Does the leadership of Hot Springs have the stomach for such a committed, sustained and bold approach?
That’s a question I can’t answer.
With the economy on the mend, can the city now attract outside investors to sink capital into projects downtown?
The risks are there, but given Hot Springs’ long history as a magnet for visitors, I think the upside is tremendous for those willing to invest in hotels, condominiums, apartments and upscale retail establishments.
Heritage tourism is hot, and Hot Springs is positioned to attract well-heeled visitors if the model is Saratoga rather than Branson.
One thing Roberts calls for is improving the now tacky Central Avenue corridor from Oaklawn to downtown.
“While much of Hot Springs’ history and image is inextricably linked to Bathhouse Row, other destinations appear to have surpassed the urban core as tourism draws,” he writes. “For example, Oaklawn now brings approximately 1.6 million tourists to Hot Springs annually, and Lake Hamilton and Lake Ouachita are also major attractions.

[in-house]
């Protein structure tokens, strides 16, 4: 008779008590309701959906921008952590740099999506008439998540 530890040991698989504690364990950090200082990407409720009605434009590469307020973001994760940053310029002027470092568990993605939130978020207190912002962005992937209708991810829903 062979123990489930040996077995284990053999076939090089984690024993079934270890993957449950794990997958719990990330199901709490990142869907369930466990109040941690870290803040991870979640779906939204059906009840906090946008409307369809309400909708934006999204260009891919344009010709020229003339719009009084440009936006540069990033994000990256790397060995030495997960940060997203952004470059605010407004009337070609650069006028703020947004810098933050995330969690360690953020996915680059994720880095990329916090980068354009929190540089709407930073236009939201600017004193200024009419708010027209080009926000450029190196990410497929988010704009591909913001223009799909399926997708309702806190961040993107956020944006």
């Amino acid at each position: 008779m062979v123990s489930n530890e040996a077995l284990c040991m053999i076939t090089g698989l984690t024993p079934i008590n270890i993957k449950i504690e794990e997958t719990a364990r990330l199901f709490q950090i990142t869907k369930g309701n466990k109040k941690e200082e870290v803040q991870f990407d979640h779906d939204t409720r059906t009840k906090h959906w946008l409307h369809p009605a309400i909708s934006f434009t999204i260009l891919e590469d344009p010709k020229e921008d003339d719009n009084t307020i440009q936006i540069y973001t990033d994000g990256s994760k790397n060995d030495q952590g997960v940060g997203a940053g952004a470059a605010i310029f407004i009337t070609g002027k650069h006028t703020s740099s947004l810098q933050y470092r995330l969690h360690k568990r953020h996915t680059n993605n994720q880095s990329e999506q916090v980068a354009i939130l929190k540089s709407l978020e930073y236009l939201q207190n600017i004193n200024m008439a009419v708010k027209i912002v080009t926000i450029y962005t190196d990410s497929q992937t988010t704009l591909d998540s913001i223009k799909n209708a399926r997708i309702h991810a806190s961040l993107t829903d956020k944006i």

“Few benefits of tourism spending, however, can be seen in downtown Hot Springs. At the same time, few amenities (such as retail, restaurants and hotels) that serve visitors are apparent within the area surrounding Oaklawn. This strategy proposes linking the area’s various attractions to create a mutually supportive network and complete visitor experience. … This corridor should be viewed as the primary linkage between Hot Springs’ two premier urban attractions: Bathhouse Row and Oaklawn. It should serve as the focal point for robust economic activity, creating a dynamic environment for small businesses and visitors alike.”
At least part of the business leadership now realizes that downtown is the key to moving Hot Springs forward. I consider this a statewide economic development priority, not just a Hot Springs priority.
I’ll be back there Saturday, thinking about what once was and dreaming about what someday might be.